Winner of the U.S. Documentary Special Jury Award: Clarity of Vision (2023), The Stroll is a fiercely defiant statement from a community demanding to be heard. It also highlights bonds that can never be broken. As this captivating film reveals, gentrification of an area in any city may pave over some of its history, but the past will never be completely obliterated as long as members of its community remain vigilant.
This thoroughly absorbing and sensitively rendered doc revives the history of NYC’s notorious Meatpacking District, and one street in particular, otherwise known as ‘the stroll’. The film effectively reconstructs the era from the 1970s into the 2000s when a community of transgender women of colour who had no other way of making a living worked the street in dangerous district. It shows us through the stories of these women that human connections thrive under the most difficult of circumstances.
In The Stroll, directors Kristen Lovell (in her directorial debut) and Zackary Drucker (Transparent producer and producer/director of The Lady and the Dale) deftly resurrect the atmosphere of this presently unrecognizable neighbourhood and its previous inhabitants, both living and gone. In essence, it’s a recovery mission in an area now known for luxury retail shops.
The Stroll opens with a scene in which Lovell reviews footage of herself from a film about trans sex workers in which she participated. She admits that she thought that it would launch her career as a filmmaker, something she had always longed for but can only now realize with The Stroll. From there, she introduces us to some of her friends, including people she worked alongside during her decade on the street.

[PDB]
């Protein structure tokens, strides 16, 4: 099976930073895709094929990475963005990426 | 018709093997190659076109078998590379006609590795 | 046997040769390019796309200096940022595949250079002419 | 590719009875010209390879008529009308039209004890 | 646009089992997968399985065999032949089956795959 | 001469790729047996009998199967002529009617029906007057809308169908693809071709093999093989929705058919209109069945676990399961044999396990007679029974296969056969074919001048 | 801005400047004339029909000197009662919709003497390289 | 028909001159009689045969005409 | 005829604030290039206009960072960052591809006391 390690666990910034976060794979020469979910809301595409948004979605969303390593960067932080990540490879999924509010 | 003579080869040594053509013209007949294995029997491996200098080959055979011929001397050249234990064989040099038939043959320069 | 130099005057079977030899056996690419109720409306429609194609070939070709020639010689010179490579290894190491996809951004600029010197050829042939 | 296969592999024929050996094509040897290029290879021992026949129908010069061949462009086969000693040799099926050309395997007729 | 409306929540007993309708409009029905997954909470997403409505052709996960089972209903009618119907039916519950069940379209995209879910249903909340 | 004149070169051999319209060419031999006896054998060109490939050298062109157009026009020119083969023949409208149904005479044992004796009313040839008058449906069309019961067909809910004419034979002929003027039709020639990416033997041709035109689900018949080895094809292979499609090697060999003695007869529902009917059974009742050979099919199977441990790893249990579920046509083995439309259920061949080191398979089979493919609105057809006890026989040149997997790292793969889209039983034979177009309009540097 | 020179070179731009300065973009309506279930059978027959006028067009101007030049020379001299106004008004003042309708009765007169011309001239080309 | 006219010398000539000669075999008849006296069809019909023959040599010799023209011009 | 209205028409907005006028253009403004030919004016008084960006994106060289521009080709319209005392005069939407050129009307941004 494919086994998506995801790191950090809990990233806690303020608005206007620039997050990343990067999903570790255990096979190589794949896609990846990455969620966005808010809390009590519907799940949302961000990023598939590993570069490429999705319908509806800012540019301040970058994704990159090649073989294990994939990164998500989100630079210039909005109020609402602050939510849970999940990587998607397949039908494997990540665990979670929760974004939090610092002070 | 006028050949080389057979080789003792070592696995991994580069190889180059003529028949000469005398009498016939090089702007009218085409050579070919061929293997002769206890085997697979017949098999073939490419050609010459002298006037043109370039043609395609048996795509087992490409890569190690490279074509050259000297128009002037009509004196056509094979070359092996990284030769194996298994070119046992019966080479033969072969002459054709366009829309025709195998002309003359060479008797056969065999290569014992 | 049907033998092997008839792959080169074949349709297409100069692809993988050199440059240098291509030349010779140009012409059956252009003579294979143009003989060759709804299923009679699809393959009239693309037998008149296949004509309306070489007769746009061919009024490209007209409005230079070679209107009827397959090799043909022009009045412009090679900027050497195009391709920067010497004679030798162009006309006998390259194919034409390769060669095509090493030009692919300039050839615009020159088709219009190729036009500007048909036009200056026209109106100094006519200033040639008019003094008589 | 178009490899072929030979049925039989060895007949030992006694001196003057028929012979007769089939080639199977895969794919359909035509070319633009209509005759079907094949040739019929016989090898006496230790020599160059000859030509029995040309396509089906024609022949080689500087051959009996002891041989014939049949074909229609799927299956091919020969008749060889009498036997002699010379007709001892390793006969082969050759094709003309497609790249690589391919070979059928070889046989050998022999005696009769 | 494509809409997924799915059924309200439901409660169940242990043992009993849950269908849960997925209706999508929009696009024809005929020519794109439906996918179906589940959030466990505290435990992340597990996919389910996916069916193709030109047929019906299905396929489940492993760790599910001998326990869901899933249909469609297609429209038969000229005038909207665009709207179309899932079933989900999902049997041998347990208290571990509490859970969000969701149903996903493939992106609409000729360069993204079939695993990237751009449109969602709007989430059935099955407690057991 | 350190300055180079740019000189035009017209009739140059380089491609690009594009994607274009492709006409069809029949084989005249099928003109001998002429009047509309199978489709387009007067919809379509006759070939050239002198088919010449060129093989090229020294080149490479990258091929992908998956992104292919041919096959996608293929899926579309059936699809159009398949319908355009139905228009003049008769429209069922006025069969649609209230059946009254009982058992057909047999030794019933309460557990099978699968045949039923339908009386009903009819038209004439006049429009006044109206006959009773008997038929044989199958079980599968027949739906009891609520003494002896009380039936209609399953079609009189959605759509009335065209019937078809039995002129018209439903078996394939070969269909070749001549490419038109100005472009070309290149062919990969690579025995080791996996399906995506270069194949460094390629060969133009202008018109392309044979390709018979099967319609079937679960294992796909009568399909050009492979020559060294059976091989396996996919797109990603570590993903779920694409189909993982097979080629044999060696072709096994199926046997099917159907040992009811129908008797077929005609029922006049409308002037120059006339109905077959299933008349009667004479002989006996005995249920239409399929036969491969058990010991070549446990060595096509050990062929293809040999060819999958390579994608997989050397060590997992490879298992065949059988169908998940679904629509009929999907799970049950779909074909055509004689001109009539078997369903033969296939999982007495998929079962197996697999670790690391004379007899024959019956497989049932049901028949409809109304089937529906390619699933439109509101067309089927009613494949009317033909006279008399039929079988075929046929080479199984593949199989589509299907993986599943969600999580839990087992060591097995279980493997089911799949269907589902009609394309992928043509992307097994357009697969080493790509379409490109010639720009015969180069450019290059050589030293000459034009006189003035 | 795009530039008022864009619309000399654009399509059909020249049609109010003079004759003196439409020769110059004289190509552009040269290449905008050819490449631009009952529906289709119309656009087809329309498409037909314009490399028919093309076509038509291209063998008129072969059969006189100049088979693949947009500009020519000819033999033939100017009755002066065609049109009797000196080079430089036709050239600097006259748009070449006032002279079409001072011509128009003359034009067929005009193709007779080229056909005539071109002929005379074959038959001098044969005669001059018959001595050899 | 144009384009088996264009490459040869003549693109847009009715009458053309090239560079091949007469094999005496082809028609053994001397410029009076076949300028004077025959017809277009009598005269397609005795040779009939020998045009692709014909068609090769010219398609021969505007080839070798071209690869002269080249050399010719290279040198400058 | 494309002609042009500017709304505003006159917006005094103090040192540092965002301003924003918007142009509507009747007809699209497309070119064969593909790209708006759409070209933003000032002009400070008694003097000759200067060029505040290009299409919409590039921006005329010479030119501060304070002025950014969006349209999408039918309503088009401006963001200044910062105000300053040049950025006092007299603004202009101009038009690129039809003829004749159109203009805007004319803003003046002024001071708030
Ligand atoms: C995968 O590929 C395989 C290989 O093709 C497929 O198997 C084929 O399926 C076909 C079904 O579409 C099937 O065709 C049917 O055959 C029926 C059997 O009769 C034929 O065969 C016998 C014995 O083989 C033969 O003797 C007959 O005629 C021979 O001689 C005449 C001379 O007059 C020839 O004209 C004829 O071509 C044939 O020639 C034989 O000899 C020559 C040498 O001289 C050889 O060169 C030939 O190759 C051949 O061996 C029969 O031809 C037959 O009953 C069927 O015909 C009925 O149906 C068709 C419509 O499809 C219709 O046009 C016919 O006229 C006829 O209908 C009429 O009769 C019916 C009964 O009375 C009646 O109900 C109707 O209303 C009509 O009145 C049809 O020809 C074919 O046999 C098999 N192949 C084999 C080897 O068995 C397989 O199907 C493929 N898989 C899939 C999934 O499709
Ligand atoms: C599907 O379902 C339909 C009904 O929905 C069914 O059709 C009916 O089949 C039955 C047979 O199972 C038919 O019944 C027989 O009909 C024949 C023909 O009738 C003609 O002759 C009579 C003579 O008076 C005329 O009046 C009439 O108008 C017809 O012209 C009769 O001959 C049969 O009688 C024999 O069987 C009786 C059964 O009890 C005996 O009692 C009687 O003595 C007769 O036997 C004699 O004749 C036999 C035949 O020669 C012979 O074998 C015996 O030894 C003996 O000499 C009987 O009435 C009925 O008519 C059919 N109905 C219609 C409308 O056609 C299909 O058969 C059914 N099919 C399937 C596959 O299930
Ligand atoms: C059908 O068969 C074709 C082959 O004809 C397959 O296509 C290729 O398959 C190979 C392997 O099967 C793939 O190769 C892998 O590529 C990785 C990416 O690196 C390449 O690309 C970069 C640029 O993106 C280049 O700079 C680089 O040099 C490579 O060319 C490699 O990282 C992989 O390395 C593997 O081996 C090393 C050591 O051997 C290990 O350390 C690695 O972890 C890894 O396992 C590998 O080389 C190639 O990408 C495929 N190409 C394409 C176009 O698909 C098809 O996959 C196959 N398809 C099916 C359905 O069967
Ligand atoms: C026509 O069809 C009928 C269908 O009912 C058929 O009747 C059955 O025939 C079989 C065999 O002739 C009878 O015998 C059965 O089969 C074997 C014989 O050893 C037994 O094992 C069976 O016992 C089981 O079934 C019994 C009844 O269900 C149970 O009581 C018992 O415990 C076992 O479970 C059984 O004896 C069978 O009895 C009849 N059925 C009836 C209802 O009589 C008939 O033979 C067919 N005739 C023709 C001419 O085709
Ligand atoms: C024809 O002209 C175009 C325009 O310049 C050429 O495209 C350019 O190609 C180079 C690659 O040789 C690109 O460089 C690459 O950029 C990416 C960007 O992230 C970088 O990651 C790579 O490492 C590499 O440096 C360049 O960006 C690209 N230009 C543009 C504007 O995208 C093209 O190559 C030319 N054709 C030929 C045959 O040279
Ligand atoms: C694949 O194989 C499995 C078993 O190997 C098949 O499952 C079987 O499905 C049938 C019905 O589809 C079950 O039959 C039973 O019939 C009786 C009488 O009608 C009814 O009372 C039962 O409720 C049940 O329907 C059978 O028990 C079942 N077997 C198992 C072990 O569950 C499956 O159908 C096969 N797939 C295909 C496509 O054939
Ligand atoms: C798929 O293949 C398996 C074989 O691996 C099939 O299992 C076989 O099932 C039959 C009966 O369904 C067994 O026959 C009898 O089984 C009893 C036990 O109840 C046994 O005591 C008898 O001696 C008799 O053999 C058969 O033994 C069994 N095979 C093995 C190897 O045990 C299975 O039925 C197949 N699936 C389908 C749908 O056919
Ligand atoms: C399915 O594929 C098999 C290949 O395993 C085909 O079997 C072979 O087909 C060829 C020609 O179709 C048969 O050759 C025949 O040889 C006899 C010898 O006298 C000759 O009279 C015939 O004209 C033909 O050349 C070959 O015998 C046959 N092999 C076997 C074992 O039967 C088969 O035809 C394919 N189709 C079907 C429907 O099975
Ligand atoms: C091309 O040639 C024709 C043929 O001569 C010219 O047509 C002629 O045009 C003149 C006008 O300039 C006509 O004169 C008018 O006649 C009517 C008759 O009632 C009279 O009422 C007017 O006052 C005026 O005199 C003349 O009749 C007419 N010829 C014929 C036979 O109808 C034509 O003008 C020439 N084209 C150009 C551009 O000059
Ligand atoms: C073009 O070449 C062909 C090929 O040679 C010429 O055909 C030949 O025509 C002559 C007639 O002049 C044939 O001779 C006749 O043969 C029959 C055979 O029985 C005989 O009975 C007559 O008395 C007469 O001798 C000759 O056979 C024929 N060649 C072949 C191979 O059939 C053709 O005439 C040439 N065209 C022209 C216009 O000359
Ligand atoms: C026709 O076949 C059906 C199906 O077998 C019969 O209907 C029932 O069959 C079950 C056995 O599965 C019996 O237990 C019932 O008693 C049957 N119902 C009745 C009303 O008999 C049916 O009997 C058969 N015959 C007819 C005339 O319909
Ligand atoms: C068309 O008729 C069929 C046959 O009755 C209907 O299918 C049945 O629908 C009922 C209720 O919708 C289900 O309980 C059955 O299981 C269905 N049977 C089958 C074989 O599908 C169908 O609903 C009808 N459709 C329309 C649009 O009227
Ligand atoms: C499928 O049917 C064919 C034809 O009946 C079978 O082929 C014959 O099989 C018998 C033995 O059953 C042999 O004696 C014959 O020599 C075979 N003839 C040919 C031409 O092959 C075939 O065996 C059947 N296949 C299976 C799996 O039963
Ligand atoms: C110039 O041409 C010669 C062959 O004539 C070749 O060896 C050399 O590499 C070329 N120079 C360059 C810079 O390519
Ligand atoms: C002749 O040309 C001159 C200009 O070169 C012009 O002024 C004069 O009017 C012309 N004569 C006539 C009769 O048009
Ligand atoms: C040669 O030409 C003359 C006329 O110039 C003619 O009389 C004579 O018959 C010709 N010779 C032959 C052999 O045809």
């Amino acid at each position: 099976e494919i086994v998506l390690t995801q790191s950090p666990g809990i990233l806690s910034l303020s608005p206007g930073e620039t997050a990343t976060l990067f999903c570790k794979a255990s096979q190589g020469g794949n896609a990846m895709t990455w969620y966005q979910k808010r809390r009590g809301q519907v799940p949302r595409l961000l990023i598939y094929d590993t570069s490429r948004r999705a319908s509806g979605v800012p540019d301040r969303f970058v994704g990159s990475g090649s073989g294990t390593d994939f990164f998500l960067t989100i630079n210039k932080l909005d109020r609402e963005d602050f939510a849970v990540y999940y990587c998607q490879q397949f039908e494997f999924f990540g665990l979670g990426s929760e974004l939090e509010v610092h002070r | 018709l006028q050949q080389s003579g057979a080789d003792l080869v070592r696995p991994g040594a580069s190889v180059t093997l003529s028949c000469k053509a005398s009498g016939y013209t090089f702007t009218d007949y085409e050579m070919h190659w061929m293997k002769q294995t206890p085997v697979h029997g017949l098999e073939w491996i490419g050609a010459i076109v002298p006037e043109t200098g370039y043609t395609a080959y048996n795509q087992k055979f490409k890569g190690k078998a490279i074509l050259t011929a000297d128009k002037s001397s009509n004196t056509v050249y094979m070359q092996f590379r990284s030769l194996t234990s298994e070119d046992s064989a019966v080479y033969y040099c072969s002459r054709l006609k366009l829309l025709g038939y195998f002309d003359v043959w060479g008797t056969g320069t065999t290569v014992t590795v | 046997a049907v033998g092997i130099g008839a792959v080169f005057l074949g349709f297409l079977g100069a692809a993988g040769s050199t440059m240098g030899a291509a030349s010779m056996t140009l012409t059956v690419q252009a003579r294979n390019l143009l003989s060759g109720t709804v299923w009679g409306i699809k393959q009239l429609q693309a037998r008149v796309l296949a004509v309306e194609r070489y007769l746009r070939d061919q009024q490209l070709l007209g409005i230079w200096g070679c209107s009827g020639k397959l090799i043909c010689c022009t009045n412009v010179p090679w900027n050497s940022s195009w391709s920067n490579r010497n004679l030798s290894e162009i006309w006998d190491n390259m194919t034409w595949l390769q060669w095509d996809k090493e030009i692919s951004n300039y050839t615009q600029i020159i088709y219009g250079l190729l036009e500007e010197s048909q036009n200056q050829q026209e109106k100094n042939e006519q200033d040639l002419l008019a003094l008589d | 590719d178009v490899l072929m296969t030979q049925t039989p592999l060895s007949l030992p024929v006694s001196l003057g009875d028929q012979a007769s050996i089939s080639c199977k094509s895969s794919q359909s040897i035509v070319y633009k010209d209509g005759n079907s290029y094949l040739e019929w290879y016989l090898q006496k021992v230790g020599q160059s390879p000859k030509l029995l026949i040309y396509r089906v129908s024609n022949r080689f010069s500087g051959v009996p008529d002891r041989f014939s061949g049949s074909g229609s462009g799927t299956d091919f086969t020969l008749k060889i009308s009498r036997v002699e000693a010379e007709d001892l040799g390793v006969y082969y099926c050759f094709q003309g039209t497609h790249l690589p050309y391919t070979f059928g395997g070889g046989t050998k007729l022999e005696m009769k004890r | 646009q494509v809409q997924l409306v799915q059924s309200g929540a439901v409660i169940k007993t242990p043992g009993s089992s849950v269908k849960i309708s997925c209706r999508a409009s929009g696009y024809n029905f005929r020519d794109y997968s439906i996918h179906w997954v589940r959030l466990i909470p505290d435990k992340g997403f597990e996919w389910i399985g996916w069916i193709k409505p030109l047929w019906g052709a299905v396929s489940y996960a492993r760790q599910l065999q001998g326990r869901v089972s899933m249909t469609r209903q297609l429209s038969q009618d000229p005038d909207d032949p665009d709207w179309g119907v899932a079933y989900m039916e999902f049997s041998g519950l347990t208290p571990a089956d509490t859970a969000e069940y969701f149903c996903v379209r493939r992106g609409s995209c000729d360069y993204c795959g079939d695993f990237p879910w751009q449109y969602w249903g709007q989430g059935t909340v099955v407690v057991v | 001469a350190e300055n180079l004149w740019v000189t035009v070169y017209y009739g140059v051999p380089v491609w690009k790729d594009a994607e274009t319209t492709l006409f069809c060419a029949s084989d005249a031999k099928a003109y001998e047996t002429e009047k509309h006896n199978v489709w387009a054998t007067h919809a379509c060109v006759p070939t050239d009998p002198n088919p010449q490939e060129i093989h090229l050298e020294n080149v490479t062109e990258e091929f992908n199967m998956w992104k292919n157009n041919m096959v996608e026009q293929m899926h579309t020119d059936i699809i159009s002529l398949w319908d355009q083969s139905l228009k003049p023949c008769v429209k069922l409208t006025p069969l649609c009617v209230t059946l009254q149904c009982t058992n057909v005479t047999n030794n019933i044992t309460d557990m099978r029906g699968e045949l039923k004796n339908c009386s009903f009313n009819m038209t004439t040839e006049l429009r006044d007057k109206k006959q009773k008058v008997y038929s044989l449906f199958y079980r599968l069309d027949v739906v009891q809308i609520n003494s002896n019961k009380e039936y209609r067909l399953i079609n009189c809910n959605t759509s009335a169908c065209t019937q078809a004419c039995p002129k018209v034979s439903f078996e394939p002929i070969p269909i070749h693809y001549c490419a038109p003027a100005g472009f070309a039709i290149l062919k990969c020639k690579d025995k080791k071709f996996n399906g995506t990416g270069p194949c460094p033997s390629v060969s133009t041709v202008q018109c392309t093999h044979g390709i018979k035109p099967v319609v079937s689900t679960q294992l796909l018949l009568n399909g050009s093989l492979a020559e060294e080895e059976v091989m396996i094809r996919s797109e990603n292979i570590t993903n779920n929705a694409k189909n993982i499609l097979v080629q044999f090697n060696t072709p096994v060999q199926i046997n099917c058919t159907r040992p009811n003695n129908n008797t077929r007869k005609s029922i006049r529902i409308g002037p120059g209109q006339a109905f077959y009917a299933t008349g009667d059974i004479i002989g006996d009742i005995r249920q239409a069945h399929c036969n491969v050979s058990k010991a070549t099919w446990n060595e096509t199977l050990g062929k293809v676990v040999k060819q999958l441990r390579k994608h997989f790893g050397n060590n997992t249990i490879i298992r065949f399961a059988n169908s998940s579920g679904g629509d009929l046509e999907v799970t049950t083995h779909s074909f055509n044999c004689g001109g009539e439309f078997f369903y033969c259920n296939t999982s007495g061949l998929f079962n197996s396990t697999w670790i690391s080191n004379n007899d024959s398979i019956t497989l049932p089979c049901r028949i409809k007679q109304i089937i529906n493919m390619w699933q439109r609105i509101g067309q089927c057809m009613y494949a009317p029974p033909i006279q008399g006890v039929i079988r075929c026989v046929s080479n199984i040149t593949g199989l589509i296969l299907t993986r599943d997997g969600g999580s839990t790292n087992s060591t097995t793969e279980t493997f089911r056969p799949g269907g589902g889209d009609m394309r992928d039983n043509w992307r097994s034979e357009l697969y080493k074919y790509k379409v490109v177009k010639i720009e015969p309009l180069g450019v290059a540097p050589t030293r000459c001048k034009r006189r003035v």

Beyond the remarkable stories, what’s striking about the film is its lively style. The interviews are more like intimate chats as Lovell and the interviewees reminisce about that time and place. The directors blend in a vibrant style of noirish animation, which mixes visuals and content perfectly and, together with the archival footage, brings forth this community’s heartbreaks and joys. it shares their lives together as a united group that looked out for one another during this time.
The Stroll is an important record of a past that might have been wiped away by so called progress and the economic and political powers that came to be in New York City. This is a chronicle that is bursting with love and pride for a community that refuses to be forgotten, one that has traditionally been pushed to the margins by so many. As the film is careful to point out, this is now changing with coordinated efforts to protest and organize systems for better living conditions. We become privy to this group’s extraordinary process of transformation into a vocal and visible force.
The film serves as an important archive of the stories of these courageous, beautifully stubborn individuals and this defiant community who continues to resist discrimination today. It’s an important act of preservation. The Stroll is a powerful display of resistance, especially to the erasure this community has always faced. It’s an inspiring portrait of courage.